Is it so hard to tell a tale without having arrows constantly pointing to the chronological age? No, it’s not. Stories unfold and develop with all kinds of characteristics becoming an unnecessary factor to the story-telling. When a story is well-written and executed, age, like a character’s eye color, fades into the background; we no longer notice the bright blue eyes, unless they are bright blue for some very important reason that impacts the story. What do you think?

Am I miles off base? Is age REALLY that important to tell a story?

 

 

 

Five Reasons Why My New Release ‘At Your Service’ Is Important

Here are 5 reasons why my latest release At Your Service is important for women:

1. At Your Service breaks down ageist and sexist barriers that have allowed men to age, be adventurous, foxy, and paired with women 15-20 years younger while dismissing women over 40.

2. Portrays a strong, middle-aged female lead who is not an ageist stereotype or is typecast as a mother, wife, grandma, harpy, or crazy woman who lives in a van.

3. Portrays a middle-aged woman as intelligent, capable, attractive, sensual, and sexual.

4. Ageism is often overlooked as an issue of diversity. Young women will one day be older women. Positive, realistic representations of intelligent, capable, attractive, sensual, and sexual women over 40 create positive role models for younger women.

5. Sexism has rendered older women nearly invisible in all forms of media. The women over 40 in At Your Service get noticed.

Okay, so At Your Service is a romantic suspense cosy spy mystery thriller and how realistic is it to have a female butler join up with a British spy… Ah. Yes. You get it. Fiction. Content here creates the culture, the positive role model of a female butler, which is unusual role for a woman, AND the fact she’s middle-aged, intelligent, capable, attractive, sensual, and sexual IS the spin on the content and culture we’re SO used to seeing. Breaking down the barriers of sexism, ageism, stereotypes, and the sidelining of older women we’ve come to accept as the norm is not reality and it’s not fiction either.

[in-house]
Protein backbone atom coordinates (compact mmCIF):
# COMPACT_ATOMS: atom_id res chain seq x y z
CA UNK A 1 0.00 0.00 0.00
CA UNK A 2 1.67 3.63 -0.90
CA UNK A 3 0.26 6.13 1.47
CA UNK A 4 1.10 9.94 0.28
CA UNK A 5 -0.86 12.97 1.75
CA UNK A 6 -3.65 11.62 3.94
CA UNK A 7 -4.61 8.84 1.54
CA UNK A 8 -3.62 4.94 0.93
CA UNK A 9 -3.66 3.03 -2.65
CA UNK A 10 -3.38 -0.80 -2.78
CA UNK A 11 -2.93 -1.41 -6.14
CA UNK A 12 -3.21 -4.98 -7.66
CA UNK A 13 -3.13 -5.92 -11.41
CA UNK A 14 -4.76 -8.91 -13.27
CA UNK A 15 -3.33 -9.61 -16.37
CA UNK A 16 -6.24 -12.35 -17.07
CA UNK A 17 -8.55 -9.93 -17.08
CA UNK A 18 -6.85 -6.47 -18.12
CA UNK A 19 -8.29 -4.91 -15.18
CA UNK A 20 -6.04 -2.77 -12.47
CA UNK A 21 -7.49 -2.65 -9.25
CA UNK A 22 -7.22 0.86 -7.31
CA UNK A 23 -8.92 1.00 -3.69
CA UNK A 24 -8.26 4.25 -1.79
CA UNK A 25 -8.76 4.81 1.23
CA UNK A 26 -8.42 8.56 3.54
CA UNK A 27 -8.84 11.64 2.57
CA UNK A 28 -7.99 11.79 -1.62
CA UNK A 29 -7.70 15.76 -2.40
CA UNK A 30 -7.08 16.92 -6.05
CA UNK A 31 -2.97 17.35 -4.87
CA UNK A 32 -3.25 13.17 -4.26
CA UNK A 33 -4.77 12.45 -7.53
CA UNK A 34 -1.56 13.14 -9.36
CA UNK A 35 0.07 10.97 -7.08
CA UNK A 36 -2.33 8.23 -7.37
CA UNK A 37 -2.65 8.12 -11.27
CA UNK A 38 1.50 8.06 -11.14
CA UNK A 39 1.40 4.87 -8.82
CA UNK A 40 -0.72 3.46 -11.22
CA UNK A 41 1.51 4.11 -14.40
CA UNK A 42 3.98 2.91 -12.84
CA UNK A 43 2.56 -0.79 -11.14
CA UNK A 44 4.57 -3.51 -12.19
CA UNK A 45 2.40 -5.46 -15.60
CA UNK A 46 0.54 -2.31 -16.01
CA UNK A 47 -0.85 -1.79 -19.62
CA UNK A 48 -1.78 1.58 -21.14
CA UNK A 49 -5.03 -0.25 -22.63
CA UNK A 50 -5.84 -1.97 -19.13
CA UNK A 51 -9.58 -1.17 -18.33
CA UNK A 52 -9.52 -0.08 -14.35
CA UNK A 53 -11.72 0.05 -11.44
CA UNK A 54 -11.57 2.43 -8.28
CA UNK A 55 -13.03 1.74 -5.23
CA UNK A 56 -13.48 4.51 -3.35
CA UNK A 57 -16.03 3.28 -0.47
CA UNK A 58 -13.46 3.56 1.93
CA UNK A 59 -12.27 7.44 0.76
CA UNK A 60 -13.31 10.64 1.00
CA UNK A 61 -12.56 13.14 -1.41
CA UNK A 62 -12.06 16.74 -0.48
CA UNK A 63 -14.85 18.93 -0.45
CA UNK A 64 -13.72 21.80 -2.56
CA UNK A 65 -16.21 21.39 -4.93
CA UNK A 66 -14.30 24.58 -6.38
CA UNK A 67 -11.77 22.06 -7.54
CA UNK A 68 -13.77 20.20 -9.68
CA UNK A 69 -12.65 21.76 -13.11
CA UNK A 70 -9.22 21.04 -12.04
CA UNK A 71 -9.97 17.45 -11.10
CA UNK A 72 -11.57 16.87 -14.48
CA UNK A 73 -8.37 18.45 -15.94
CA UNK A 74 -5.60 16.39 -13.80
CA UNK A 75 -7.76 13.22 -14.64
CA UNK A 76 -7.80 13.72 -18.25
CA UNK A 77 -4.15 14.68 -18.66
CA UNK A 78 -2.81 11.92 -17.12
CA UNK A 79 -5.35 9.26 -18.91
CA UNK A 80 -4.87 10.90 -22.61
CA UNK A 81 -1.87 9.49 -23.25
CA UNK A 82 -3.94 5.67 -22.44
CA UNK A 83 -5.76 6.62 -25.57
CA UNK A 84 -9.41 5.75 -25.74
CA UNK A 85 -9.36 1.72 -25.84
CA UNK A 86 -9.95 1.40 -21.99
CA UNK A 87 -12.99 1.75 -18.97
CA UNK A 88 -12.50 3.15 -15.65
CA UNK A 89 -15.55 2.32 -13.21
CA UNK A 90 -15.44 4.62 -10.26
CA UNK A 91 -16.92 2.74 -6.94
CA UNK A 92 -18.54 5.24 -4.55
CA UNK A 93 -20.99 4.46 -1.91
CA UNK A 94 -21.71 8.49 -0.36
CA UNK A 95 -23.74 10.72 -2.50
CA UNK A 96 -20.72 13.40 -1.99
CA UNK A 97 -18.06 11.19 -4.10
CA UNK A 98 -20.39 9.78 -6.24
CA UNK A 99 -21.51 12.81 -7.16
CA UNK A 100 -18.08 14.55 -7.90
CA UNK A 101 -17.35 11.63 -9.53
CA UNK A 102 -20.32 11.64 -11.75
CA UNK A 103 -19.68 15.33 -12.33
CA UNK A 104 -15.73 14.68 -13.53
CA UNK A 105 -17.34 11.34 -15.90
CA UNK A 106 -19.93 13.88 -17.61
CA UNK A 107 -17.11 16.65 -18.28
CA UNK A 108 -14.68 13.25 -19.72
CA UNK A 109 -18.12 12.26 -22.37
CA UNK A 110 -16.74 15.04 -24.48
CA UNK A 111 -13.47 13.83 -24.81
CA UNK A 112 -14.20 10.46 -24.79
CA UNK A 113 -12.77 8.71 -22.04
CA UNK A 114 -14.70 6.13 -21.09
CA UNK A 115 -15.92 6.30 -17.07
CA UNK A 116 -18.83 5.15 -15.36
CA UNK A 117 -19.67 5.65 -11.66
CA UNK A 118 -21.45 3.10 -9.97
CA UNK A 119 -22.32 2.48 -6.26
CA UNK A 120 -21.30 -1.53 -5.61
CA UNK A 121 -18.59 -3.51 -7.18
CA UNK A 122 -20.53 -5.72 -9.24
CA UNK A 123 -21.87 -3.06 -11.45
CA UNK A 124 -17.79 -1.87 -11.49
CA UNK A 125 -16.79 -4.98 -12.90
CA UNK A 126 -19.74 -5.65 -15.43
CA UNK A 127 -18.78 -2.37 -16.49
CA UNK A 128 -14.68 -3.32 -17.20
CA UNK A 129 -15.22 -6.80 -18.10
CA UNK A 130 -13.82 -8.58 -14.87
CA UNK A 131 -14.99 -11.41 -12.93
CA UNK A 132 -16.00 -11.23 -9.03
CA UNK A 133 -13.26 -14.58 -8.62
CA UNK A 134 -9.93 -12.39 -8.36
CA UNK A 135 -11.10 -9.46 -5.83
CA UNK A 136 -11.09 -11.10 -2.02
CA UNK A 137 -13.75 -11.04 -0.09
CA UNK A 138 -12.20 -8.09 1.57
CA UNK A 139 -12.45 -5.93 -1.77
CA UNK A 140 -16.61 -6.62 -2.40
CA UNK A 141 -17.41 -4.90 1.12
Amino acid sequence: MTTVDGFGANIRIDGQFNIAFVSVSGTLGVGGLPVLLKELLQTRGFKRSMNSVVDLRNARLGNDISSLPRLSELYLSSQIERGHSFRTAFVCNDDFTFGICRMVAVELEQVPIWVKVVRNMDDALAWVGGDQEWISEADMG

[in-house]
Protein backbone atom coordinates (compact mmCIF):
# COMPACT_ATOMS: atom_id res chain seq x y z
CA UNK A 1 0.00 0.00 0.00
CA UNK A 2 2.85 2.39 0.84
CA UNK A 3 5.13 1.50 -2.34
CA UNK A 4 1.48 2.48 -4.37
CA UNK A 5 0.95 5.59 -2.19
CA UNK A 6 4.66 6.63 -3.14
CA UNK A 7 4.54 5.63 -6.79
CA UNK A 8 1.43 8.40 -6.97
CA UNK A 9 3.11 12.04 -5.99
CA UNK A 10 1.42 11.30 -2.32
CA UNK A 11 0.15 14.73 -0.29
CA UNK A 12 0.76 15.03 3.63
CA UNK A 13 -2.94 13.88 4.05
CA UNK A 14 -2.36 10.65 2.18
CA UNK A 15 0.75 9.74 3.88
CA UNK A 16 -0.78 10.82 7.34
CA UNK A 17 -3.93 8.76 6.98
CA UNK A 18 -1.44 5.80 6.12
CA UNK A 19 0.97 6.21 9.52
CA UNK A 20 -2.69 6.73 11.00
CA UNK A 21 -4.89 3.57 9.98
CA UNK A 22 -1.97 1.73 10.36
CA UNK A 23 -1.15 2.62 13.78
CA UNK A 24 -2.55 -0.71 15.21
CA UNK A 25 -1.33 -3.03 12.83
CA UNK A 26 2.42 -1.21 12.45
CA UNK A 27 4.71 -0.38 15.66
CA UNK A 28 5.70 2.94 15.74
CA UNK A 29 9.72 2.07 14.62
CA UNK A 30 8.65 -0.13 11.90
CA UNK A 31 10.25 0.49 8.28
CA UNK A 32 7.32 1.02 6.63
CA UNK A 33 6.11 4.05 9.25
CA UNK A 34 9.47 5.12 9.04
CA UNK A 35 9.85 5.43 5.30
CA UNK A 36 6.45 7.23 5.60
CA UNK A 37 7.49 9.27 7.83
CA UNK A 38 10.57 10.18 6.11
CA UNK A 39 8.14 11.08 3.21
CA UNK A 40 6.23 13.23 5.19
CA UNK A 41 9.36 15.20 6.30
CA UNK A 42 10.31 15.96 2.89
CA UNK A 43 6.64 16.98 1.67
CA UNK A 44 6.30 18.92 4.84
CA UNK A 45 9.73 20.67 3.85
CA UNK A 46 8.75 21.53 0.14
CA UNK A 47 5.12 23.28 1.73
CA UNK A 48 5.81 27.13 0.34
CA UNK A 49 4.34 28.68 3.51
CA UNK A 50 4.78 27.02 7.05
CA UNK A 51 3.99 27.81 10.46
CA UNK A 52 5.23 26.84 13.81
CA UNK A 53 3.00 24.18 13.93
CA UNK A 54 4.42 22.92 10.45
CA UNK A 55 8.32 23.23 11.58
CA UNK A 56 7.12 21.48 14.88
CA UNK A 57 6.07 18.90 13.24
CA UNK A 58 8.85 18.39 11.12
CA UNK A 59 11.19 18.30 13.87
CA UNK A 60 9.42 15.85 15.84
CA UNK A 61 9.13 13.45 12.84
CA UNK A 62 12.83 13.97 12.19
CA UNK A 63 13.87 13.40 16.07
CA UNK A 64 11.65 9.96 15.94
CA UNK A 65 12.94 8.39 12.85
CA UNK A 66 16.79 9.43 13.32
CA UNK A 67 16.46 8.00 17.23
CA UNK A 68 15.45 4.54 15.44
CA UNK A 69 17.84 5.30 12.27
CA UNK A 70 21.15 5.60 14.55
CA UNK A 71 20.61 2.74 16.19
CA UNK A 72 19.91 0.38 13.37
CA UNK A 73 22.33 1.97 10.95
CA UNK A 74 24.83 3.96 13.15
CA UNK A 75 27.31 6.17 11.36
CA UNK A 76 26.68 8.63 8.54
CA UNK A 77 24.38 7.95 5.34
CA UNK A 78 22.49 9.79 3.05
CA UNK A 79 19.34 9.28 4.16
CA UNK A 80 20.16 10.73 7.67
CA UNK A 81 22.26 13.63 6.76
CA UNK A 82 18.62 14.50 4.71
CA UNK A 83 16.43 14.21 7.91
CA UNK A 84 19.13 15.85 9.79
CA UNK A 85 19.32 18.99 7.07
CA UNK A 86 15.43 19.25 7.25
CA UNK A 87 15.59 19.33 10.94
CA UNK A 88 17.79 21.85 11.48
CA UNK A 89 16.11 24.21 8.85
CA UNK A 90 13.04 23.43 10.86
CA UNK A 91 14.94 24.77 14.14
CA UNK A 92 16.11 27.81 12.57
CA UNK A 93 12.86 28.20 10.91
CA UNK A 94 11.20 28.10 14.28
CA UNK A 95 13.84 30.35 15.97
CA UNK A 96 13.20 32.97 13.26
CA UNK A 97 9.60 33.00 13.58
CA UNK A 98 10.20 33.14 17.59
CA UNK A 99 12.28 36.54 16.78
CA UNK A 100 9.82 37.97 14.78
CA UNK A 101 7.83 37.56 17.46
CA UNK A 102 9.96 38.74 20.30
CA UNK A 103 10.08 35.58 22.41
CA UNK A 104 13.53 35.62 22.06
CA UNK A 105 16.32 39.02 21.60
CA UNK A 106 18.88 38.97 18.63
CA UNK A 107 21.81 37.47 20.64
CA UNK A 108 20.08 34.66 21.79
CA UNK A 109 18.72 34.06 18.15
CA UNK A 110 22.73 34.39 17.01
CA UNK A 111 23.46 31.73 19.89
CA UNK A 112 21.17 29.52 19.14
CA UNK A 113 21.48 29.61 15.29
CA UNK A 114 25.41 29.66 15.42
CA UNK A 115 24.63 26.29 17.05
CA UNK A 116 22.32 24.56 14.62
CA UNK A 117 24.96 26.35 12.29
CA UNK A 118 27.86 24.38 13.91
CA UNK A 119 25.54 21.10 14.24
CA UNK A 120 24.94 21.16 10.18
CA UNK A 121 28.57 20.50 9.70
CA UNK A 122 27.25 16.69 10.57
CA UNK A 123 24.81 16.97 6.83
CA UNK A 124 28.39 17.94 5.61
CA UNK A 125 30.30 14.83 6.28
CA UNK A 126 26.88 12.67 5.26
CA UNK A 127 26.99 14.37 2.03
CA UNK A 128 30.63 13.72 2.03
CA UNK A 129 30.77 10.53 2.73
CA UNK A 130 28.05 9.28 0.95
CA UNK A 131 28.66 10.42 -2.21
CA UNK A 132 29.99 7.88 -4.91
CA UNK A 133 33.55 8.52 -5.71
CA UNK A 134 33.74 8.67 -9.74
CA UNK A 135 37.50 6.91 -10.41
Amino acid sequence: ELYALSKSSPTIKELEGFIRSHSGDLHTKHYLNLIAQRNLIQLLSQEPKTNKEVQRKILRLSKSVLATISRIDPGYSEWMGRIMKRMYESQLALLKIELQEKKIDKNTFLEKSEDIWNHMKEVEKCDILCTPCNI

The reality is, women over 40 are not invisible, but they have been miscast and have, for far too long, been left off screen and out of fiction. It’s my mission, so to speak, to challenge this, to change this, to give the world a positive portrayal of women over 40 and a role model for younger women AND men, one book at a time.

Return of A Little Help From My Romance Reading Friends: The Lazily-titled Sequel

It’s coming up on two years since I put out my plea for your help.  Back in February of 2016, I penned a post titled A Little Help From My Romance Reading Friends. Once again,  I come to you, Dear Reader, you with your finger on the pulse of romance, your eyes on the words and covers and spines of books of paper, screen, and audio. I come to you asking for your help, asking you to tell me about the Romance novels you have read where the heroine is aged OVER 40. That is, the heroine is 40, 50, 60 and beyond.  It’s time to update my list and I need YOU to do this because I am only one tiny woman with a TBR pile and books to edit and books to write so I can add to this list of mine.

I’m very specific here. I want representation of women over 40. Why 40? Because, like in Hollywood 40 is some kind of invisible line for women. Women under 40 get roles, but hit 40 and they dry up. Plus, I’m tired (aren’t you) of the sexist, ageist older man-younger pairing that is the staple of Hollywood and, let’s face it, most kinds of fiction.